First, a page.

In Friday’s paper, Robbie Ward’s article on the City of Tupelo budget included the following quote by Mayor Jason Shelton: “It’s mind-boggling that the interest of a single law firm is being put above the interests of the taxpayers.”
Mind-boggling is for me, the councilman of Ward 2, having gotten no more than one hour of face time with the mayor in nearly 75 days of being in office. Not one meeting asking for my input on what the citizens of Ward 2 would like to see. Not one meeting on what my concerns are about the housing issues in Ward 2. Not one meeting on the long term plans for Rob Leake Park, the heart of the Joyner neighborhood, one of the most cherished neighborhoods in the city. Not one meeting to discuss the very issues that he framed his campaign around, the T.U.P.E.L.O. P.L.A.N.
Mind-boggling is floating a new approach to legal representation without providing a plan at all, whether it leans on all in-house representation, one firm representation, or a mix of both. In fact, the mayor, an attorney, has made the number one issue of this budget, the hiring of a new attorney. Not one councilman opposed to his budget has come out and said that they support our current legal representation as the sole alternative. All have clearly stated that they want more information on how it will work if implemented, how will the ever-growing personnel cost be addressed if we are adding in-house legal representation, and how is the mayor structuring this new position to ensure that the governing authority is receiving unbiased legal representation to all parties concerned. All of this being asked so the best decisions can be made on behalf of the citizens, the people we were elected to represent.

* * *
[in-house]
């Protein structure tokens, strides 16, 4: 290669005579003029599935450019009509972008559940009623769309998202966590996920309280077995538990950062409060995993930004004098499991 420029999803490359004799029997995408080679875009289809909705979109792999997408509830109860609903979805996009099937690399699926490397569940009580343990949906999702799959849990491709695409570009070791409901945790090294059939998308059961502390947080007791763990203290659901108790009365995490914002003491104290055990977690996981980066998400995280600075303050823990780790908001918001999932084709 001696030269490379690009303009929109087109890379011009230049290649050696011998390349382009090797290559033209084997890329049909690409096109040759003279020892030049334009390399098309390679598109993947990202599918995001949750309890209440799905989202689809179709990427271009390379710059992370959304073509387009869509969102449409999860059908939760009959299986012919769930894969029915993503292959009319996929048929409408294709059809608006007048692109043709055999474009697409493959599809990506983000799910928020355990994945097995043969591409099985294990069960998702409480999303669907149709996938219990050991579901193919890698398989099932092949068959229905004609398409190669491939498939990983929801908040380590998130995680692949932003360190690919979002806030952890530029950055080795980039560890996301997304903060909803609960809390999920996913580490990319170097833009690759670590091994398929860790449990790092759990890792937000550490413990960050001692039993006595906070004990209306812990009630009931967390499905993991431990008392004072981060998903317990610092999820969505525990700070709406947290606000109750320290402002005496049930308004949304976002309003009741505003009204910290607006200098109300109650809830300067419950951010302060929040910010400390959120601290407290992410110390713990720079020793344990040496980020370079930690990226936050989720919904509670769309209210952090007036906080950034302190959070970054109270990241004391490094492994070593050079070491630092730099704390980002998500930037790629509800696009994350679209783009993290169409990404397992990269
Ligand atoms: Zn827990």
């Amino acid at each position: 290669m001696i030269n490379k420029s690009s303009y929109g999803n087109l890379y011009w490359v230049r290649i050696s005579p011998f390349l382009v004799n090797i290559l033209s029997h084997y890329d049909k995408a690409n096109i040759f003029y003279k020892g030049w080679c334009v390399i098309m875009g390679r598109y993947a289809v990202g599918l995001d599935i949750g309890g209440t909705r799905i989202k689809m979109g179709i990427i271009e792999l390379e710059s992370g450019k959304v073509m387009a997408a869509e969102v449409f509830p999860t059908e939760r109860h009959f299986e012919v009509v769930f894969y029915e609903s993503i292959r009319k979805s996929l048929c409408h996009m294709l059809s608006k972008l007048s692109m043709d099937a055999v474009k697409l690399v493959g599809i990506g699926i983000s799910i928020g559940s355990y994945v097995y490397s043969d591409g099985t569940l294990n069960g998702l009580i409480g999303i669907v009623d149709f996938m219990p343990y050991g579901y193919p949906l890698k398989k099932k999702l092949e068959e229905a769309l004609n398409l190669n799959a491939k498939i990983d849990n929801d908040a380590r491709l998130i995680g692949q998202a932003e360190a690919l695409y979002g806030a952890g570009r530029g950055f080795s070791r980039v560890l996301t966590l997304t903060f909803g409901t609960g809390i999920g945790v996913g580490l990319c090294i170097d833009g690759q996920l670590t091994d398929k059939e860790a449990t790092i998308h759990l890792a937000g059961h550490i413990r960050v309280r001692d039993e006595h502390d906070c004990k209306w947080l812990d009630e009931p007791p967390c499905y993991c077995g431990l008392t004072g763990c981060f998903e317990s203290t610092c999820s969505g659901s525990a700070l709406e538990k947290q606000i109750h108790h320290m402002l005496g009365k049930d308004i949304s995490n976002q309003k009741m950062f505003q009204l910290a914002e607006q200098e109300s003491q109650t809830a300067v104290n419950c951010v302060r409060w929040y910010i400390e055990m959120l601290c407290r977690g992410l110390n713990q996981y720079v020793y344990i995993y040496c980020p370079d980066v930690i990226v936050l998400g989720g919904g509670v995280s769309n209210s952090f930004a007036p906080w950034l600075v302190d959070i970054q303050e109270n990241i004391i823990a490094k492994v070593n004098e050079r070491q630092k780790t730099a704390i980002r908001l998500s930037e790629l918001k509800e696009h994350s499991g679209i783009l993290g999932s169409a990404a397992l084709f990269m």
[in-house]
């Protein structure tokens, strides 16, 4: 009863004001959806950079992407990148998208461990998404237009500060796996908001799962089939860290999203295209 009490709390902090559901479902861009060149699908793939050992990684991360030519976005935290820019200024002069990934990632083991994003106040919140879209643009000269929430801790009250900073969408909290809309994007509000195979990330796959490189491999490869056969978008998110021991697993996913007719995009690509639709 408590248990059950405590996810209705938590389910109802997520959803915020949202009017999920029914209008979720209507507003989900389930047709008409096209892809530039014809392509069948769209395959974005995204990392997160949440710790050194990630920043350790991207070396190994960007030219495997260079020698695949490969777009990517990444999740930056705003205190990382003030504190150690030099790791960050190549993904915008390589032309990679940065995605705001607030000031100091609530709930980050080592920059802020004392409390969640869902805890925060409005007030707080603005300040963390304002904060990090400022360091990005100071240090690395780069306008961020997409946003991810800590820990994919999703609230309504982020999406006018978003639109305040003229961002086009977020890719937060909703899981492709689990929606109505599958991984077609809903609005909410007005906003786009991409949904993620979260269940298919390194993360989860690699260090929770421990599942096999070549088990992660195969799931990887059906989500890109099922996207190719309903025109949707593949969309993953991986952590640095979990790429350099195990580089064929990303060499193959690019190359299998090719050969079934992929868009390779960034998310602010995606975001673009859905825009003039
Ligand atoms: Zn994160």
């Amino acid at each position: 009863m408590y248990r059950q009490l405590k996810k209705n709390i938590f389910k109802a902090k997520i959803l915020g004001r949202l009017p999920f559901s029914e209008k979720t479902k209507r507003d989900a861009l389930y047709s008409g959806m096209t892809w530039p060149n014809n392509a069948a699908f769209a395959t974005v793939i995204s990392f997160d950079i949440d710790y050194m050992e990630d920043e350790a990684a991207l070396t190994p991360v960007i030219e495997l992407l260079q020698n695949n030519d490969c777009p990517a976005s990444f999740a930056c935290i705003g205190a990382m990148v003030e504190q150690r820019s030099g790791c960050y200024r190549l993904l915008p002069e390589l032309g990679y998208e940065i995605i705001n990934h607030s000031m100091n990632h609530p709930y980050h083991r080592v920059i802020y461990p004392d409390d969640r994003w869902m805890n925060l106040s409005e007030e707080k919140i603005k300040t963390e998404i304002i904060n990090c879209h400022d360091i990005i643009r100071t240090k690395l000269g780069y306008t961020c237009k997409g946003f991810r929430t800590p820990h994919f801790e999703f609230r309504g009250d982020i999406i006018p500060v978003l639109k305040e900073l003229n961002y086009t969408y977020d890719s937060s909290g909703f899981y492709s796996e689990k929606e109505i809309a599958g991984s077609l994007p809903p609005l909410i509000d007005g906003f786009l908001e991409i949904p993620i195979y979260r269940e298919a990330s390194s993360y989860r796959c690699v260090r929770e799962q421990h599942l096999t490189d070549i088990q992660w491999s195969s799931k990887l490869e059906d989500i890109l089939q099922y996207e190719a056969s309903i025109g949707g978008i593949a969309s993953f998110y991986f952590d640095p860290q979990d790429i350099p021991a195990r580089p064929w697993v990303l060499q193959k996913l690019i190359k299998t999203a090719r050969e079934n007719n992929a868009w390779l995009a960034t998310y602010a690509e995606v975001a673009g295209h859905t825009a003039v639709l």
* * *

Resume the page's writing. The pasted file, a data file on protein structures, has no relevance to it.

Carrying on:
Mind-boggling is the tone of the mayor’s rhetoric and his personal dislike for our current legal representation. It has truly clouded his judgment in the budget process. Even more disturbing is the fact that the mayor has resorted to petty and untrue politically charged comments so early in his tenure, on an issue that is not pressing at the moment. His flat budget proposal was uninspiring at best, with only a handful of the city department heads even submitting budgets that show how they are organized, how they are equipped, and what they plan on doing within their department to become more cost efficient and productive. Additionally, they failed to address their long-range plans on making this city a better place to live and how they will be good stewards of the citizens’ money. Of the few that did, I personally commend Johnny Timmons for the exemplary budget that he submitted on behalf of the Tupelo Water and Light Department.
But even more mind-boggling is calling my integrity into question. This is unprofessional and completely out of line. With an ever flat stream of tax revenue, and escalating cost of personnel, supplies, and commodities, I have every right to demand that our tax dollars are budgeted and spent wisely, as does every other member of the council.
We have plenty of time to implement a plan for legal representation. What we don’t have time for is political rhetoric and a budget stalemate that will impact the city employees, our local vendors, and our lending partners. The mayor’s time would be better spent taking the time to address the council’s concerns on the pressing matters that this municipality faces, all of them, not just legal representation.
The mayor and council owe the citizens this, and the citizens should demand it.
LYNN BRYAN is in his first term as Ward 2 councilman for Tupelo.